But Norman, who is working closely with the company’s chief executive, Steve Rowe, has had his work cut out reviving the M&S clothing business, which remains the country’s biggest in sales terms despite seven years of decline.
In July, M&S sacked its clothing head Jill McDonald after she failed to get a grip on the biggest job in high street fashion. At the time, Rowe – who is now running the business – revealed buying errors meant key products such as jeans had sold out, resulting in the poorest stock levels “I have ever seen in my life”.
With FTSE 100 membership purely a function of market cap size, Bubb said: “Other companies have grown bigger and M&S has got smaller. Life will go on after the exit from the FTSE 100 and in some ways, a lower profile might help M&S.”
(qlmbusinessnews.com via news.sky.com– Tue, 3rd Sept 2019) London, Uk – –
Tesco Bank's 23,000 mortgage customers are set to transfer to Halifax once the deal is completed next year.
Lloyds Banking Group has completed the purchase of Tesco Bank's mortgage book in a deal worth £3.8bn.
Sky News reported in July how the high street giant had fought off rivals including RBS to enter exclusive talks for the business, three months after Tesco said it planned an exit because of challenging market conditions.
The deal will see more than 23,000 residential mortgage customers transfer to Lloyds-owned business Halifax – cementing the bank's position as Britain's biggest lender.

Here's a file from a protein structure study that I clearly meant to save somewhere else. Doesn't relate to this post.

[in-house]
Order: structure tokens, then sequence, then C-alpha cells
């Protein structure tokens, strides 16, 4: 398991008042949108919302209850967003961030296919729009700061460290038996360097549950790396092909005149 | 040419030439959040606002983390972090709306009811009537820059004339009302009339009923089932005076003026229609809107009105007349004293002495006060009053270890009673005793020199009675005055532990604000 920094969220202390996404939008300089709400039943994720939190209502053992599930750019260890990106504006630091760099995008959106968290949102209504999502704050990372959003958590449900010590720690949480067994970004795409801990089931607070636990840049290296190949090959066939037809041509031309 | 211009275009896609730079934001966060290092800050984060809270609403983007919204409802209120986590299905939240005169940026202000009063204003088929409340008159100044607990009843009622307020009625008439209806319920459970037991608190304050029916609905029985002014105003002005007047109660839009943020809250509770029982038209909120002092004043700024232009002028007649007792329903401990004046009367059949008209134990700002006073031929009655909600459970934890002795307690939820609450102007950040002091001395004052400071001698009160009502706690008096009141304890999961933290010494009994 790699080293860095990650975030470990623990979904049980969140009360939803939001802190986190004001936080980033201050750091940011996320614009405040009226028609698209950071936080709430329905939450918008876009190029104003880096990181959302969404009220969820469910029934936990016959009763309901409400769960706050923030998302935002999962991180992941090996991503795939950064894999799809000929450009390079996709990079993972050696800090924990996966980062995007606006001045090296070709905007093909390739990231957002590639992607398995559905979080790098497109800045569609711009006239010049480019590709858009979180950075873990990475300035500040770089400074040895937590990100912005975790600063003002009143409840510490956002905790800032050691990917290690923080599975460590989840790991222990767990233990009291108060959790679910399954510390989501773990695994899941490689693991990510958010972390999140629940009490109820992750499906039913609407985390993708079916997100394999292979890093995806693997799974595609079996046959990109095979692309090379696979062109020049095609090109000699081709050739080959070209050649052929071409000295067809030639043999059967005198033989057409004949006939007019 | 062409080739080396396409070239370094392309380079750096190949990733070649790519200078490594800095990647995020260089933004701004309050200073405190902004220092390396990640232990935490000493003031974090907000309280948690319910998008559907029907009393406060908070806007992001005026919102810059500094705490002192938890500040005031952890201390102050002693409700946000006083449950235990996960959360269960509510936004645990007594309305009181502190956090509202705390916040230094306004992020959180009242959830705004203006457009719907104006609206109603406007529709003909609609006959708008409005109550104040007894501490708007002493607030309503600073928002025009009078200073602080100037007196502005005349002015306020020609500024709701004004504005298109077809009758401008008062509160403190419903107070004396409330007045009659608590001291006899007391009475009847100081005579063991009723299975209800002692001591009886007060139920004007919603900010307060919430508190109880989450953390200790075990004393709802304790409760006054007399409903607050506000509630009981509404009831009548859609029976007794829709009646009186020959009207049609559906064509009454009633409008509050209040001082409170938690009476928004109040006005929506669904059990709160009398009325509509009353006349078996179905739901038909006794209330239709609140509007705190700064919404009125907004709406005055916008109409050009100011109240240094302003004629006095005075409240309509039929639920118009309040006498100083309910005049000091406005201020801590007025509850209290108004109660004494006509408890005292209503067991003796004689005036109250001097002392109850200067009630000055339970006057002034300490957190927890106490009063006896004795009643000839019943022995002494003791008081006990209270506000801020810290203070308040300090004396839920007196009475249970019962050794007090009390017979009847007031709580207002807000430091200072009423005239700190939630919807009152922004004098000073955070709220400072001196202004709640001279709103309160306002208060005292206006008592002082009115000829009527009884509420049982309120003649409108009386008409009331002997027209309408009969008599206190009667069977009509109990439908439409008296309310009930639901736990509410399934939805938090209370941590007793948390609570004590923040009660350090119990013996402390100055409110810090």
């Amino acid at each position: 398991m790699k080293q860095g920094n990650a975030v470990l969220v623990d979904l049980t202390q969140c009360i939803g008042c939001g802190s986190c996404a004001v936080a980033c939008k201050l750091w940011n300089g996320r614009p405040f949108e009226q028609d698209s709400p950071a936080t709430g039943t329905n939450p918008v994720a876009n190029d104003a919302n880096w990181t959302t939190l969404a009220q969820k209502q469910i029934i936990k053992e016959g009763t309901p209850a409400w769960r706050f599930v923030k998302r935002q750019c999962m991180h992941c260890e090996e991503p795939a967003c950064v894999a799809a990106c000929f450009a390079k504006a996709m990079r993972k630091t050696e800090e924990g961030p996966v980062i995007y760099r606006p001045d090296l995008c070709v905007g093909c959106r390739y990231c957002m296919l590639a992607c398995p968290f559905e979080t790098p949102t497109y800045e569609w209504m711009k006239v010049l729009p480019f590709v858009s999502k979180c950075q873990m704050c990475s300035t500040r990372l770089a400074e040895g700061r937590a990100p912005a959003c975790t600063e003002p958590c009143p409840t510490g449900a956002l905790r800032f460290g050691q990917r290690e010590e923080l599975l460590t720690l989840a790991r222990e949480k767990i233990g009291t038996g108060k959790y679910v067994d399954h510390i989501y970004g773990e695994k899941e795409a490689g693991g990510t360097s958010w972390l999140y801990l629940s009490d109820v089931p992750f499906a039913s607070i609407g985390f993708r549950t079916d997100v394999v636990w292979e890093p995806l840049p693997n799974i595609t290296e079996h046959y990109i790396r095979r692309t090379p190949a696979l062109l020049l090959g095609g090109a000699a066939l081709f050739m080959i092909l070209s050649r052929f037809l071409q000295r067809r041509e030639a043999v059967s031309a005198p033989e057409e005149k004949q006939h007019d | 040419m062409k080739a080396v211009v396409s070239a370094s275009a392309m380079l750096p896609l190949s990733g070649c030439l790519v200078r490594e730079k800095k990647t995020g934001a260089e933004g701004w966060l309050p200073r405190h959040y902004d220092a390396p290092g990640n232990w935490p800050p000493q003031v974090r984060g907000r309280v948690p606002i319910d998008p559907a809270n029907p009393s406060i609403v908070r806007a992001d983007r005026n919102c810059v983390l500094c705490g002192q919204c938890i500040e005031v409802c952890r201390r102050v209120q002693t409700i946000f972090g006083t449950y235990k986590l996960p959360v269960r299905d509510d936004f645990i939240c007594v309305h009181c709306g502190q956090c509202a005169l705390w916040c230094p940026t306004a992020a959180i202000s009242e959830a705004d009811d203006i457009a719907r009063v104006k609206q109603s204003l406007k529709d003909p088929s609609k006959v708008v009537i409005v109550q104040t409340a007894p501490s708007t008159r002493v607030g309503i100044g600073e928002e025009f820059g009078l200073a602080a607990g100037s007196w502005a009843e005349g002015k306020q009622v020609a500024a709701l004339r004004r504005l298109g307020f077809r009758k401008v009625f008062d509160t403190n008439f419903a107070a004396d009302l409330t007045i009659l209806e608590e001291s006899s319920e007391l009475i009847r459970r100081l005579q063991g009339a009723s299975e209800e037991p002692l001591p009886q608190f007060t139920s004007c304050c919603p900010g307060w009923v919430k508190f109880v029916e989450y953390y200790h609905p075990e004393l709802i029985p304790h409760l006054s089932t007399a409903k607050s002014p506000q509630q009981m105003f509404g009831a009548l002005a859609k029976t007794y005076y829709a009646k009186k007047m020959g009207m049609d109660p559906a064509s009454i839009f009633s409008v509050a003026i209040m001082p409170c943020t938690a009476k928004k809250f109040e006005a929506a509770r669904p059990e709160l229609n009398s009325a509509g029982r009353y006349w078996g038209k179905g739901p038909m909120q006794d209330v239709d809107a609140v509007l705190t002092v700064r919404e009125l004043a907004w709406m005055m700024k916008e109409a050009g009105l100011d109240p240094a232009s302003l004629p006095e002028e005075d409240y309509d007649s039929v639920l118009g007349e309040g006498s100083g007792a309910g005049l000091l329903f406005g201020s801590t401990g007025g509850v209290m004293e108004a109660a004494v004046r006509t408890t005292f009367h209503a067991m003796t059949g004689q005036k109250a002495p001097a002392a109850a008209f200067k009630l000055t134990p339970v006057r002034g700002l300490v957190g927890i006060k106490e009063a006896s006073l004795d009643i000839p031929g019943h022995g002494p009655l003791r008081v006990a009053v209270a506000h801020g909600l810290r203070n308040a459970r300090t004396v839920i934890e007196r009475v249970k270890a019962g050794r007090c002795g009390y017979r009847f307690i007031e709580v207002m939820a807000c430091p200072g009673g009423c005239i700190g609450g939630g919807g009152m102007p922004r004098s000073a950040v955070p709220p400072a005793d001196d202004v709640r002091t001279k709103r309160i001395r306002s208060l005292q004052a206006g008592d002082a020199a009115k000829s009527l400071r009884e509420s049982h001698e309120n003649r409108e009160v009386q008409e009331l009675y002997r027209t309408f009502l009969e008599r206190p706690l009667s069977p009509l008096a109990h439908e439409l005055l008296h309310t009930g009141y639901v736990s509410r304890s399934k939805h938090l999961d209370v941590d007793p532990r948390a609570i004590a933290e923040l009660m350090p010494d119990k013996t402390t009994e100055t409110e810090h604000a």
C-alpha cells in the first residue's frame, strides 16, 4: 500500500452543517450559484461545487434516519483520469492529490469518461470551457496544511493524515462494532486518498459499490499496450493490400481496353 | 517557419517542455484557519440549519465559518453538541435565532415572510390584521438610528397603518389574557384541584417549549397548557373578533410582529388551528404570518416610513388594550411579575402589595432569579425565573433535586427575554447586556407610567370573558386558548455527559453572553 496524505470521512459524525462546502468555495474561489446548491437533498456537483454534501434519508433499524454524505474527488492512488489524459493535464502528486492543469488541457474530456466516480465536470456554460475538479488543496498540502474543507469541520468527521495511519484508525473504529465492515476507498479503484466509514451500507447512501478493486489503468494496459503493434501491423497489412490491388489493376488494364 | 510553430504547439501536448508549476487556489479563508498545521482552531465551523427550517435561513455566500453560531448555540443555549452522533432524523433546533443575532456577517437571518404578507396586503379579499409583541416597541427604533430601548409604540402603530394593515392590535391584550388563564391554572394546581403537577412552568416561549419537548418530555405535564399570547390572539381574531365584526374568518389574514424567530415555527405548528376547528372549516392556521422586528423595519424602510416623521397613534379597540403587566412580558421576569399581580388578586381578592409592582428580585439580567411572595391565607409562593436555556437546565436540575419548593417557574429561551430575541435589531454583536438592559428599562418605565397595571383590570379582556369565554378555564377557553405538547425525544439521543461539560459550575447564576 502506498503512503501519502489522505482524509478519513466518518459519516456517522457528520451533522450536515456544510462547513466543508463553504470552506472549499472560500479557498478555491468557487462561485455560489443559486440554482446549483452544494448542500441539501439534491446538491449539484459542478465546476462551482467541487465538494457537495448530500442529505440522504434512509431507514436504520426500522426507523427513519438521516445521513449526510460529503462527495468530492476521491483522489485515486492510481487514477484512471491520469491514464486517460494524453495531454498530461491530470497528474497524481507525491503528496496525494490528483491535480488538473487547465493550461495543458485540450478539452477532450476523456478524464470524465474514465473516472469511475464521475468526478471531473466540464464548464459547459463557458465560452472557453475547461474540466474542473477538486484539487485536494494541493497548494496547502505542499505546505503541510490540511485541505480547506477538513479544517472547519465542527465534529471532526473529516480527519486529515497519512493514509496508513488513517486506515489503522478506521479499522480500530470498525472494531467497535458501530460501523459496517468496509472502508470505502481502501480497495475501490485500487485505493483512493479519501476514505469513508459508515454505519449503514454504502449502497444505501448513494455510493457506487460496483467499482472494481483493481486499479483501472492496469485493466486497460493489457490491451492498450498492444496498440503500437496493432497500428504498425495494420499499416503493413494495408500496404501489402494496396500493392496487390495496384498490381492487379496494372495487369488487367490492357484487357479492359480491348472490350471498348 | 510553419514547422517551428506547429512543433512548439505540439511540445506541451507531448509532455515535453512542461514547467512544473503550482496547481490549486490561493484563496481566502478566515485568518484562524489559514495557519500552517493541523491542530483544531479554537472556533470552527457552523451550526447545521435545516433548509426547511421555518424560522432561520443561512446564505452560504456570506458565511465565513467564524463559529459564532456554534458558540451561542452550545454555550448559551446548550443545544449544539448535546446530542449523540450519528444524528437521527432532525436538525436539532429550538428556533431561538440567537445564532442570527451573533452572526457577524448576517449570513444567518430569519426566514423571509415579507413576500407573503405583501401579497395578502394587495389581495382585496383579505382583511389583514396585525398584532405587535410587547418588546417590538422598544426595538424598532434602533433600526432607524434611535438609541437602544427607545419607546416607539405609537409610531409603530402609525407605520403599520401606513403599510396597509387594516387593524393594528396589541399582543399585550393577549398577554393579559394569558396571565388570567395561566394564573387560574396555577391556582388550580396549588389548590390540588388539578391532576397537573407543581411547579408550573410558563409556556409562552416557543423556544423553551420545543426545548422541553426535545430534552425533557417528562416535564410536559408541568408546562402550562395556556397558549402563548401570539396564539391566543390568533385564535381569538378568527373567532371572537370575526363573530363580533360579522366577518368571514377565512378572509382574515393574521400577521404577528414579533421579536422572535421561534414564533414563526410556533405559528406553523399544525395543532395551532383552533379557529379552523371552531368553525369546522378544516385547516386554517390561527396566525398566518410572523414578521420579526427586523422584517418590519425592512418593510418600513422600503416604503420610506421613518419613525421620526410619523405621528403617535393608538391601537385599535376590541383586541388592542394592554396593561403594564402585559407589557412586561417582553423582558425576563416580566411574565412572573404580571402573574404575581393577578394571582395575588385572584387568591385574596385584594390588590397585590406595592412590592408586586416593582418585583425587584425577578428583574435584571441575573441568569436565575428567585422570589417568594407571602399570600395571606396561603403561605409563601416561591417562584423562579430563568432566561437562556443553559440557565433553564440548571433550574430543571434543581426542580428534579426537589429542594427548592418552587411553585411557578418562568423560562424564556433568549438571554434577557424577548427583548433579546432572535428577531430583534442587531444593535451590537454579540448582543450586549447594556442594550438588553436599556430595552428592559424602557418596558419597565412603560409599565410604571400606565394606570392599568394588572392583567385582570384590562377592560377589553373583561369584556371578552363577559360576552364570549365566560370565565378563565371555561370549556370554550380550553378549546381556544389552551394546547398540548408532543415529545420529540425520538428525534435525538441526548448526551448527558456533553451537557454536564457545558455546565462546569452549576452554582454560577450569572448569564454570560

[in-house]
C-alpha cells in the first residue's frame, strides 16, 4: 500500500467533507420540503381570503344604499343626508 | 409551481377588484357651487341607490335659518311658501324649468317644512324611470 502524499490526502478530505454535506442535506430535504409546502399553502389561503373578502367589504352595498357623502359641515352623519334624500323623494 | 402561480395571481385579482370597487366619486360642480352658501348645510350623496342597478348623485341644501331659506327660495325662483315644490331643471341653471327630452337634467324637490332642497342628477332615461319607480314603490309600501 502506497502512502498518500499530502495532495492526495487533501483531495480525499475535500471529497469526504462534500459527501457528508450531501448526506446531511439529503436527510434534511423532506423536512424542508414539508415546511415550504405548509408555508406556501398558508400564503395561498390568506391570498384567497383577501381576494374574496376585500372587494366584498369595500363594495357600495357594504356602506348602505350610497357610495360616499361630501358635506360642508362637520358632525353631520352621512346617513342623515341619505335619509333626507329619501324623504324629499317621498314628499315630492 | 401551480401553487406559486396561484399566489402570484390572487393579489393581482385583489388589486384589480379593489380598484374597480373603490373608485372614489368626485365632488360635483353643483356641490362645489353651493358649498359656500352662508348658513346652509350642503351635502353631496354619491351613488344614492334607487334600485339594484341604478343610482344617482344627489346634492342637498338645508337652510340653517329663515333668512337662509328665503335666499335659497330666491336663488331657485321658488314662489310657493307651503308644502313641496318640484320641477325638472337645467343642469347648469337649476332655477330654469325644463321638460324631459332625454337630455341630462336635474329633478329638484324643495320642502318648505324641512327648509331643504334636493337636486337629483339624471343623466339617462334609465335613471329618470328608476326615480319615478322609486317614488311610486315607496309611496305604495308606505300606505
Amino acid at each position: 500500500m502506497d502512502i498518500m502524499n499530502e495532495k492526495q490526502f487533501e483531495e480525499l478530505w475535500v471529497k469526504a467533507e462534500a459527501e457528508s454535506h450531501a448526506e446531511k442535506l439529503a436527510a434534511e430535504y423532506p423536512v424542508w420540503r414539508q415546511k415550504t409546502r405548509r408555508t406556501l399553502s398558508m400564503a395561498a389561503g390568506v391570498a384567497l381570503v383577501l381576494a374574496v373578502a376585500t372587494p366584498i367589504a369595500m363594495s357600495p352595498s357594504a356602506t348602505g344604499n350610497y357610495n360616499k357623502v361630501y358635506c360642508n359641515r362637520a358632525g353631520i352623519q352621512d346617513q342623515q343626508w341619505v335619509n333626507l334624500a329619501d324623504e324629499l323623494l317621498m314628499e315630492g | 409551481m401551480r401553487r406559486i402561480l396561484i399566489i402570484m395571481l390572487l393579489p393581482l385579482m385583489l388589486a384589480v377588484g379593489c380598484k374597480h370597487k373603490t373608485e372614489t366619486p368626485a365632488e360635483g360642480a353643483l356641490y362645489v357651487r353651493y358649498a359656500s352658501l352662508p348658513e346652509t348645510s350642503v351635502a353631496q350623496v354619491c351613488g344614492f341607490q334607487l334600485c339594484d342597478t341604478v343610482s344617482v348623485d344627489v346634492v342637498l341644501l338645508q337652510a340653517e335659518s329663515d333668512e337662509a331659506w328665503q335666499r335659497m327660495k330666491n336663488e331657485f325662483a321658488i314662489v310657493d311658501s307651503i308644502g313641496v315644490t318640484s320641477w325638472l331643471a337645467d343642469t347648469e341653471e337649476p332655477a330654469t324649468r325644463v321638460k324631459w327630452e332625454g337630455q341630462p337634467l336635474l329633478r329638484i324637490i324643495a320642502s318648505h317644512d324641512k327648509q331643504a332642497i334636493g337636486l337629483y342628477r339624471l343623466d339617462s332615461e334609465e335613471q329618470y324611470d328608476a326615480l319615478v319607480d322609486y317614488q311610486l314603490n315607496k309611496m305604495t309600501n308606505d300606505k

It is expected to be completed by the end of March next year.
Gerry Mallon, Tesco Bank chief executive, said: “Our focus is on how we best serve Tesco customers and align our resources effectively to their needs, while ensuring that our offer remains sustainable in the long term.
“As a result, we made the decision to move away from our mortgage offering.
“Our priority throughout has been to complete a commercially acceptable transaction with a purchaser who will continue to serve our customers well.”
A sluggish housing market and low interest rates have helped spark a race to the bottom in mortgages amid strong competition for business between high-street lenders – a fight that has taken its toll on profitability over the past year.
Banks across the board have been reporting weaker margins from intense competition in the mortgage market – though smaller banks have endured the worst of the pain as a result of the weak rates.
Vim Maru, group director of retail at Lloyds Banking Group, said: “This is a good deal for the group, our shareholders and Tesco's mortgage customers.